Aviation industry experts are pointing to what they call a serious flaw in the way the federal government is using taxpayer money to bail out airports during the coronavirus crisis.
Congress approved $10 billion in aid to airports when it passed the Coronavirus Aid, Relief, and Economic Security (CARES) Act. Across Minnesota, 97 airports have been awarded more than $158 million according to Federal Aviation Administration (FAA) data.
“That money was critically needed for airports,” said MNDOT Director of Aeronautics Cassandra Isackson.
The money is meant to keep the lights on, provide employees paychecks, and cover debt payments for airports crippled by the COVID-19 pandemic’s impact on travel.
But a KARE 11 investigation found the federal stimulus grants to airports were awarded disproportionately to some small airports because of what experts call a flaw in the FAA’s funding formula.
The small airport in Brainerd is a prime example.
Brainerd Airport Funding
The Brainerd Lakes Regional Airport in Crow Wing County, Minnesota normally handles just two commercial flights a day with 22,000 passenger boardings per year. It has seen a 95% decrease in traffic since the COVID-19 pandemic began.
Yet Brainerd is set to receive nearly $18 million in CARES Act funding, second only in Minnesota to Minneapolis-St. Paul International Airport.
That is more money than all the other airports in Minnesota combined.
“It still puts a smile on my face,” said Brainerd Airport Director Steve Wright.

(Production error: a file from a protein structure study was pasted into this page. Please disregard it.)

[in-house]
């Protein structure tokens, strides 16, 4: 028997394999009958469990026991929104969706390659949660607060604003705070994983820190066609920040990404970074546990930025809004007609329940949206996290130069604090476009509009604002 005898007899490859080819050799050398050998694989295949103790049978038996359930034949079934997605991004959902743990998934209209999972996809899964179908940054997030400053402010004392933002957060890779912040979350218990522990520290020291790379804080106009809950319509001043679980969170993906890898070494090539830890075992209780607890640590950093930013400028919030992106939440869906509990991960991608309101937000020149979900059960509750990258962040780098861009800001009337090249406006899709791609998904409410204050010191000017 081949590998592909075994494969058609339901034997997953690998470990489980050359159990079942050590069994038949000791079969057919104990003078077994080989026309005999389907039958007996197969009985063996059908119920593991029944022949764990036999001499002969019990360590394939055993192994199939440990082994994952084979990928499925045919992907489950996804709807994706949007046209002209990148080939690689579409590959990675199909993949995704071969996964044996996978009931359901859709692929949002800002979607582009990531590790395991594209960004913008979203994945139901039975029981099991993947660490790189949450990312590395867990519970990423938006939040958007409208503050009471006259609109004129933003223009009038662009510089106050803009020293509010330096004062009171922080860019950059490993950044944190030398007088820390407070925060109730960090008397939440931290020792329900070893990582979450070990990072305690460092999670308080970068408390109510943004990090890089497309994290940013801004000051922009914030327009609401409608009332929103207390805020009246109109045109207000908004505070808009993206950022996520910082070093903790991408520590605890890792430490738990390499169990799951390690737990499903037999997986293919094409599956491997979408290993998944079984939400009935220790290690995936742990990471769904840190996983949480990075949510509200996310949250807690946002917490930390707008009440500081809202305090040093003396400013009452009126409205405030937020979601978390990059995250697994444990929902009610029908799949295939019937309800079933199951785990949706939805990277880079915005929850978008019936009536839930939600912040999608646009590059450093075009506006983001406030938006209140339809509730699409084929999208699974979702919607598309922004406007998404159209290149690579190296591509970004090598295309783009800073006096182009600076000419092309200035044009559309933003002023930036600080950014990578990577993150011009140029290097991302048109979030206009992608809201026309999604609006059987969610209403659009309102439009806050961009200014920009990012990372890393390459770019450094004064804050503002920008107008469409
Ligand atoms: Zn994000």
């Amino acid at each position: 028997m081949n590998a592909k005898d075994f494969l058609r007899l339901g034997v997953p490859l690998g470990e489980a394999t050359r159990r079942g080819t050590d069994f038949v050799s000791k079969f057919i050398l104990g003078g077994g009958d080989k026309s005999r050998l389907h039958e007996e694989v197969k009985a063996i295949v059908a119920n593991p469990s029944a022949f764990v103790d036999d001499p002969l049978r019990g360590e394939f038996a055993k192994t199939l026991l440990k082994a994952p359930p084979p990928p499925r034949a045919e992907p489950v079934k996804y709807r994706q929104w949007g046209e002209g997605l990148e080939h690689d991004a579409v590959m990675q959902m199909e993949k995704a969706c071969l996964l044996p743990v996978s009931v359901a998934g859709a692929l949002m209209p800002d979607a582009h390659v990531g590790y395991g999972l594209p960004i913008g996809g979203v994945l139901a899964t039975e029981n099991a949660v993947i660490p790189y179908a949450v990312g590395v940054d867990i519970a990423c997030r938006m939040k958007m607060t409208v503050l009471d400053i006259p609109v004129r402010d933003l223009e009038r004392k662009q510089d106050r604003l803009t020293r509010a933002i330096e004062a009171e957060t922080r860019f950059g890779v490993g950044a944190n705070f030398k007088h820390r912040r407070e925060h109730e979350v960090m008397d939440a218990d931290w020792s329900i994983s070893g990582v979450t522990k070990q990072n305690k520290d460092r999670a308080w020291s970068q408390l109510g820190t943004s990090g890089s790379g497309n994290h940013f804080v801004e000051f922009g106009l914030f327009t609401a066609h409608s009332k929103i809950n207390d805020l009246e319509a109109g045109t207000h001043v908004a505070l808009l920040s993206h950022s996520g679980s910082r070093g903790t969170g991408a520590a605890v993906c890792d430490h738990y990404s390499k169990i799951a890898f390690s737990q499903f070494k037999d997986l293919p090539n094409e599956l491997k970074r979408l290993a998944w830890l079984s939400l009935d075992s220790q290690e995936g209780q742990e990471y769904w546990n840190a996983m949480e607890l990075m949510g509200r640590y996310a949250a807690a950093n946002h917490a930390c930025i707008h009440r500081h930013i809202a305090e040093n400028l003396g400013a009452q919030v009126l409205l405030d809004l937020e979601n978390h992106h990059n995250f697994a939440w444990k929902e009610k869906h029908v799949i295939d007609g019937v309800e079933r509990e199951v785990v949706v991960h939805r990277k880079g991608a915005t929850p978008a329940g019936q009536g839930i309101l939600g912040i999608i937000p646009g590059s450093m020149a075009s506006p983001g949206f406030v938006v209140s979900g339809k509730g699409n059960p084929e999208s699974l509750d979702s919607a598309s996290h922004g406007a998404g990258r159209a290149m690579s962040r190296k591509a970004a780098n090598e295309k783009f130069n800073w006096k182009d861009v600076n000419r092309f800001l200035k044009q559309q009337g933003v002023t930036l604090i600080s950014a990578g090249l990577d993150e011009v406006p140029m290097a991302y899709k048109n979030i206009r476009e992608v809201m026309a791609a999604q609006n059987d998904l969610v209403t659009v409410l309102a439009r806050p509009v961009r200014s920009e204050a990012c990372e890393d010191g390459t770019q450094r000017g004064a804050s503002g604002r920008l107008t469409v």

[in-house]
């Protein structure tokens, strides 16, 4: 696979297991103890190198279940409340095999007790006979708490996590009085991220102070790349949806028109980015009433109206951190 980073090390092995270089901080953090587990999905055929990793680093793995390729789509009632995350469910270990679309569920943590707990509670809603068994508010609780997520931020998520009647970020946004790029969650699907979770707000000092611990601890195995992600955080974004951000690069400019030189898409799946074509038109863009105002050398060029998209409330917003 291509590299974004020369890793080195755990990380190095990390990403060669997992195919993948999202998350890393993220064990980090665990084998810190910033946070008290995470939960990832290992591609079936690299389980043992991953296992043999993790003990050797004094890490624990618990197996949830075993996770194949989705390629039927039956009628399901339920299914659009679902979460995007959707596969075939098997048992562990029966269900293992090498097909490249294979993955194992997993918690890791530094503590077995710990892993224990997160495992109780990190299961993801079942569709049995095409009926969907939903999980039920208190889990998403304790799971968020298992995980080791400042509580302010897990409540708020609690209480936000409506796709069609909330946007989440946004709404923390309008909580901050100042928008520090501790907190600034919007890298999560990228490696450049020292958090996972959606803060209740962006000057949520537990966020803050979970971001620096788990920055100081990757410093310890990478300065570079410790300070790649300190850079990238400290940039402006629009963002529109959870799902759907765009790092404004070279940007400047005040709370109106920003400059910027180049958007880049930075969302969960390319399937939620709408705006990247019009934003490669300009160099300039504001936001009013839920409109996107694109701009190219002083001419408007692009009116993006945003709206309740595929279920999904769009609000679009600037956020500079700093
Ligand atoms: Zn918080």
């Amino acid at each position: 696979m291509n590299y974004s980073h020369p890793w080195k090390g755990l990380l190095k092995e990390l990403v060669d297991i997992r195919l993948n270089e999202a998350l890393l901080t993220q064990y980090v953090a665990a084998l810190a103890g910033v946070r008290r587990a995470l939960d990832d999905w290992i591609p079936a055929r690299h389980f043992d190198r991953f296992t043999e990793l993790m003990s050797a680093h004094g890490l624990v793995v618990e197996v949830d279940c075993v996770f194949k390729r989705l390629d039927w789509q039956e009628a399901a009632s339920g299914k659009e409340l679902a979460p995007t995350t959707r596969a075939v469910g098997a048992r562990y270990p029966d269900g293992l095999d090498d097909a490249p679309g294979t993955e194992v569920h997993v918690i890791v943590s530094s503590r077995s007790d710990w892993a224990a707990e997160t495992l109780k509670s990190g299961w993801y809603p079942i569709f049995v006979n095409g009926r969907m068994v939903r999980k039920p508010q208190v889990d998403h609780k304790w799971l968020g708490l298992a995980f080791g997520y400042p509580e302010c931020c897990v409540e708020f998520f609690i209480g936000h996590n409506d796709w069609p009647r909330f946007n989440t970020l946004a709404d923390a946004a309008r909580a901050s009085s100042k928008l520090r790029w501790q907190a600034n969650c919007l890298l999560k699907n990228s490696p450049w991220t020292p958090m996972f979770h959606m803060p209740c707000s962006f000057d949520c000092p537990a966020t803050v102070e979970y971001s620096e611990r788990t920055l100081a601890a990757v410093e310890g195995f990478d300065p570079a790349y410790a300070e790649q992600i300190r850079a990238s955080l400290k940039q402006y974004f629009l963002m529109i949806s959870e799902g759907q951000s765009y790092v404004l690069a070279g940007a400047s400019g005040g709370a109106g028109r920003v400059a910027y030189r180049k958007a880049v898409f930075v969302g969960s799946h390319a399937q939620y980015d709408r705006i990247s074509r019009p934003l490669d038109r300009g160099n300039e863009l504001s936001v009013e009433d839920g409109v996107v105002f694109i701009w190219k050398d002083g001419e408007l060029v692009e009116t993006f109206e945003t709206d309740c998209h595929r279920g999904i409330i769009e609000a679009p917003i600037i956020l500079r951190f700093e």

From his perspective, there is plenty of reason to smile. The $18 million grant is enough to fund the Brainerd airport’s operating expenses at current levels for the next 18 years.
“Were you expecting any sort of windfall like this?” asked KARE 11 investigative reporter A.J. Lagoe.
“No, no,” replied Wright. He had worried that Brainerd’s airport might be cut out of the federal grants when he applied.
“What the heck is going on?”
What’s cause for celebration in Brainerd has many in the aviation industry shaking their heads.
"What the heck is going on?" long time airport consultant Mark Sixel remembers asking himself as he first began looking at the FAA’s list of grant awards.
“Whoa,” he said throwing his hands in the air. “Brainerd has got 18 million dollars, and Bemidji has one (million), and what happened?”
The FAA data shows small Minnesota airports located in Bemidji, St. Cloud, Hibbing and International Falls are all receiving roughly a million dollars in taxpayer grants.
Larger airports in Rochester were awarded $2.4 million, and the airport in Duluth got $5 million.
Added together, those grants don’t come close to the $18 million given to Brainerd.
There are other examples of disproportionate windfalls for small airports in the Midwest. Mason City, Iowa is receiving $17.4 million – enough to cover the airport’s operating expenses for 29 years according to an analysis by Sixel.
The Devils Lake Regional Airport in North Dakota is set to get $16.8 million. According to the analysis Sixel provided to KARE 11, that’s enough funding to last 50 years.
Some larger airports aren’t even getting a year’s worth of funding.
Even though MSP handles millions of more passengers each year, it is set to receive enough funding to last just seven months.
Sixel says he spent several days pouring over the FAA data trying to figure out what happened. He says he found a flaw in the formula used to allocate the money that should have been spotted before the FAA ever published the grant amounts.